Source
This TUPdate includes a complimentary brief summary from the Technology User Profile survey of adults throughout the US, UK, France, Brazil, and China. The results are based on a multi-country survey of over 10,000 representative respondents conducted by MetaFacts. Current TUP subscribers can obtain additional analysis and supporting datasets at a substantial discount. To license the full market research results, contact MetaFacts.

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Filed under Behaviors and Activities, Communication, Desktops, Market Research, Multiple Devices, Notebooks, Smartphones, Social Networking, TUP 2015

Coming Face to Face With Newer Technology-Call The Kids

Can You Hear Me Now? (c) MetaFacts

Can You Hear Me Now? (c) MetaFacts

There’s a cartoon making the rounds online about a FaceTiming family. While Mom and the teens can clearly see each other’s faces, Dad doesn’t seem to get it that holding the phone to his ear isn’t the best way to communicate using FaceTime or video calling.
Those of us who are facile with technology products – let’s not be hard on any new users. After all, activities like communication work best when everyone is involved.
Newer technology can be daunting, even those who are well-experienced with one type of technology may be new to another. Age alone does not define who is the most experienced or tech-savvy.
Presence of children is a contributing factor with technology adoption. Based on results from the most-recent wave of Technology User Profile, adults in households with children are more interested in wearable technology. Over half (52%) of adults in households with children agree or strongly agree with the statement “I would love to be the first to use wearable technology.” Adults in households without children aren’t as enthusiastic, with only one-third (33%) similarly agreeing.
Making video calls with services as Microsoft Skype, Apple FaceTime, ooVoo, Tango, Google Hangouts, or the like is done more often among households with kids present. Just over one third (34%) of all Connected Adults who use their devices to communicate make video calls. Among younger (18-39) employed adults with children in their household, well over half (57%) make video calls. Among older (40+) adults who aren’t employed without children present, the number is one-sixth (16%).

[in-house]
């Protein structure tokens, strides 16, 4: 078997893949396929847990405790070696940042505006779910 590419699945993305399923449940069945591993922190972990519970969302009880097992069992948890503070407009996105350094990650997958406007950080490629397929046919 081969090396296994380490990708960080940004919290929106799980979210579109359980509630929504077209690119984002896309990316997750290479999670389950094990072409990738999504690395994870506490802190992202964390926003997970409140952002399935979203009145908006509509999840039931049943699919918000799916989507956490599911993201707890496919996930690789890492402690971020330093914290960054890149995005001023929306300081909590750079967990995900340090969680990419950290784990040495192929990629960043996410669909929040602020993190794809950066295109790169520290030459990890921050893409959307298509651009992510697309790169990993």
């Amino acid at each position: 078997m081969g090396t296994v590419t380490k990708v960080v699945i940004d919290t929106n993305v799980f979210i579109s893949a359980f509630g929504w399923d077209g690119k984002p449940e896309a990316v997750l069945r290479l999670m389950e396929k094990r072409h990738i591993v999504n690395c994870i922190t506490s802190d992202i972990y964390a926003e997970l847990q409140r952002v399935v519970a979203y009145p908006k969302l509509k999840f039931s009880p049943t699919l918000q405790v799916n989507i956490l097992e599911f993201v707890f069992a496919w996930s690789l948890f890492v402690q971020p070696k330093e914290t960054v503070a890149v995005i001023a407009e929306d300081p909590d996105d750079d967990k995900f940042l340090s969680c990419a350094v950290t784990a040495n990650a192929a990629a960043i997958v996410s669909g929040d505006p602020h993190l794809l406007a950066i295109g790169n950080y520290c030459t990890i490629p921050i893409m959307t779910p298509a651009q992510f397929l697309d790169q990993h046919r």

Even in one narrow type of activity – communications – there are a wealth of options. From social networking to email and voice or video calls, technology users have choices.(c) MetaFacts
The top-third of the most broadly communicative among us use their Connected Devices for 7 or more types of communication activities – from email to voice calls, text messaging to video calls.
One of the biggest factors separating the most-active communicators from others is the presence of children, along with age and employment status.
Among adults age 40 and up, employed and with children in the household, 39% are in this most-active communicator group. By comparison, only one-fourth (25%) of those without children in the household are as active. The difference is even more striking among the 40+ who are not employed outside the home: One-third (33%) of those with children in the household are the most-active, versus only 13% of those without children.
Video calls and apps like FaceTime are just one mode of communications in active use. Not everyone uses the same mode of communication. While some of us favor email, others prefer text messaging.
For adults with children in the household, several communication activities are used more often than for similar adults without children.(c) metafacts
Writing a blog or online journal is an activity for many more adults in households with children than among those without, at 24% and 14% of Connected Adults, respectively. For making video calls, the gap is slightly narrower at 9% – the difference between 47% of adults with kids and 28% of those without.
In households with any children age 5 and younger, adults use the broadest range of communication activities across their Connected Devices. Just over half (51%) use 7 or more types of communication activities, well above the one-third of Connected Adults this usage level represents.
It was a prescient Groucho Marx who once quipped: “A child of five would understand this. Send someone to fetch a child of five.”
Fortunately, over 63 million adults have children in their households. Whether or not those younger pioneers will be kind and show their elders how to use their devices to communicate remains to be seen. Whether anyone will ever develop an inter-generational translator, so that parents and teens can finally understand each other, is something perhaps too daunting for even the technology industry.